Nick Sarris wanted to save the charming but worn 1899 Victorian he bought two years ago in East Falls Church, a block from the Metro station
He says he has admired it since he was a child, living a few doors away. He even painted it one summer a decade ago while he was in college.
But the two-story frame house sat on three lots at the corner of North Washington Boulevard and North Roosevelt Street in the North Arlington community, and potential buyers prized the land far more than the neighborhood landmark. The land is so valuable that Roosevelt Street is dotted with "piggyback houses," built on lots filled in behind houses.
Sarris, a settlement lawyer, found a solution through Lewis Beardsley, a civil engineer whose lawyer wife, Erica, at one time worked with Sarris. The Beardsleys bought the house from Sarris for $400,000. They hired Ayers Home Movers LLC of Fredericksburg to lift the 95-ton structure, turn it 90 degrees so it faced Washington instead of Roosevelt, and move it to the end lot. Sarris now has two lots to build on or sell.
The lift took two days and was accomplished via trucks with special double transmissions. The 11-room house sat on steel beams with puffy aircraft wheels underneath. Jason Ayers, a third-generation house mover, said his equipment can lift up to 350 tons.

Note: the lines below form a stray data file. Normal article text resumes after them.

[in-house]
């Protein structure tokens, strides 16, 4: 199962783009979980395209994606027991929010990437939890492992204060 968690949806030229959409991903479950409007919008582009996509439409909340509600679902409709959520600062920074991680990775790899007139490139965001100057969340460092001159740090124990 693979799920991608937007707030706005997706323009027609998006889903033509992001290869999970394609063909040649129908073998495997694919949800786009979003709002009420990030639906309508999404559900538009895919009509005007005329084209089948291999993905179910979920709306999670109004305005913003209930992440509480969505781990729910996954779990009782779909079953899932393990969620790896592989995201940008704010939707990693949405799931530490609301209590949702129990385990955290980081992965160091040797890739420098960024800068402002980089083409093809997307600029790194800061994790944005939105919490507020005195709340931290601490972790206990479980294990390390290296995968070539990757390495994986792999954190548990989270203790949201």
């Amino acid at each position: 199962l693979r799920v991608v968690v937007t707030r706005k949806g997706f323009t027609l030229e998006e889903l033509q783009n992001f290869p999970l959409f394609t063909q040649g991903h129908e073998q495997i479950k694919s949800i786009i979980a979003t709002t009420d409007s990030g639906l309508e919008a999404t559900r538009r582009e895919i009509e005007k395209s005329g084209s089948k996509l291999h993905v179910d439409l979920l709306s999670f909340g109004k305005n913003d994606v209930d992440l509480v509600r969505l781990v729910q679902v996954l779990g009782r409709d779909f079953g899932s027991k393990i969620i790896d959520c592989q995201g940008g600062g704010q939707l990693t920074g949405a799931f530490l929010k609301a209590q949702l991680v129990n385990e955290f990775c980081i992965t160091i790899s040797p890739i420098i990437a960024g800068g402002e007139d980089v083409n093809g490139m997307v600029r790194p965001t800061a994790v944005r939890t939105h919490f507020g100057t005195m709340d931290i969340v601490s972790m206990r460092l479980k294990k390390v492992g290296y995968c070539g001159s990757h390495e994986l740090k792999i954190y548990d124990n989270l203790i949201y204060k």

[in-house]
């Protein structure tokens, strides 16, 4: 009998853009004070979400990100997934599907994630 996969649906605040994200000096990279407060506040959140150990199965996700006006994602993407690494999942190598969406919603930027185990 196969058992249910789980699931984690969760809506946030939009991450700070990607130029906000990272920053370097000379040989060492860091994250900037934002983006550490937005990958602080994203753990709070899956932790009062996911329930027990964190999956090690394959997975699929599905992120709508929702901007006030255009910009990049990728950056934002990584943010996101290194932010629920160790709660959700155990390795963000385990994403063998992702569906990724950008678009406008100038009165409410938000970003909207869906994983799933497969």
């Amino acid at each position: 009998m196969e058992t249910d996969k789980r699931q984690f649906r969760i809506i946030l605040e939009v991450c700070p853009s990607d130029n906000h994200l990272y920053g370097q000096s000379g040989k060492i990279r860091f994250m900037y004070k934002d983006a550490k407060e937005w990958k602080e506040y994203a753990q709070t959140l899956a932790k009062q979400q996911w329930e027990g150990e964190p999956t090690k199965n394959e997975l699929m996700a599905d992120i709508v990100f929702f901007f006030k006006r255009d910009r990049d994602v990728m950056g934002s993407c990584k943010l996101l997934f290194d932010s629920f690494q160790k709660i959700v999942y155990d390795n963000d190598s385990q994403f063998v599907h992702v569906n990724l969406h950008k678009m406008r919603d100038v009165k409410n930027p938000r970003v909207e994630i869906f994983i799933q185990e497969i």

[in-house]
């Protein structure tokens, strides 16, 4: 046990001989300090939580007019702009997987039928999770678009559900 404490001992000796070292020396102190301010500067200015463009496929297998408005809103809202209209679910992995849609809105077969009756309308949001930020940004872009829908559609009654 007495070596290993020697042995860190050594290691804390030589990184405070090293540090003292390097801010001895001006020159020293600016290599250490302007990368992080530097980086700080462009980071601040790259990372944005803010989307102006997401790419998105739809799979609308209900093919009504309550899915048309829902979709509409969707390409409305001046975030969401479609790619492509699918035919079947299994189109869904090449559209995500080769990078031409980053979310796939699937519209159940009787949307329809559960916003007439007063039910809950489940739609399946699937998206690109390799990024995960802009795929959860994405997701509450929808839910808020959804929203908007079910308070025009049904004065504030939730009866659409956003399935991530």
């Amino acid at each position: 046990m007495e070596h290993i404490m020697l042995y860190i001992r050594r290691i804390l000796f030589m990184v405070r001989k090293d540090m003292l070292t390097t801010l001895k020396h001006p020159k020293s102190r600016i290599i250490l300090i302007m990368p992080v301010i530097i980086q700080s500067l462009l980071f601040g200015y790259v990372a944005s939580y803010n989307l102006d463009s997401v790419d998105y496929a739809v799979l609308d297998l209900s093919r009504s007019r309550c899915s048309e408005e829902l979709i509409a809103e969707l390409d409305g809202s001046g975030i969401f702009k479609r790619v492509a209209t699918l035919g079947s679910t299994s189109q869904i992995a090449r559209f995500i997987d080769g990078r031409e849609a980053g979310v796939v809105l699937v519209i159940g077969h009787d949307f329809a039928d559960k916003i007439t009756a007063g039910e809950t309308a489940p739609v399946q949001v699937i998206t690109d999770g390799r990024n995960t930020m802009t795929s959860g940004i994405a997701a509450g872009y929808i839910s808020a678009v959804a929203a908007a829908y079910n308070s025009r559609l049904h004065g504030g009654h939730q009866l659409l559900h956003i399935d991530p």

This week Ayers fought the rain to dig out the foundation for a new basement; the company will return in a month, after the basement is done, to pull out the beams and lower the house into place.
"I just wanted to protect the house that a lot of people have grown up around," said Sarris. "It was tempting at times to consider the offers people made to just tear it down, but I thought better of it. I toyed with doing this myself, but I wasn't prepared to undertake it financially."
Beardsley, meanwhile, is almost overcome with excitement over saving the building, with its wraparound porch, widow's walk, 10-foot ceilings, grand staircase, heart-pine floors and stairs, pocket doors, chandeliers, hand-glazed tile fireplace and tongue-and-groove porch ceiling.
He estimates that the costs of moving and renovating Alice Browning's family house on ground that he believes once held Civil War encampments would be less than $100,000, making it "still a good investment." Beardsley and his wife and daughter Zoe plan to move in by spring.
"I'm just thrilled to be able to work on this grand a house," said Beardsley, a structural engineer and house renovator. "It boggled my mind that [potential buyers] could see a house like this as a tear-down."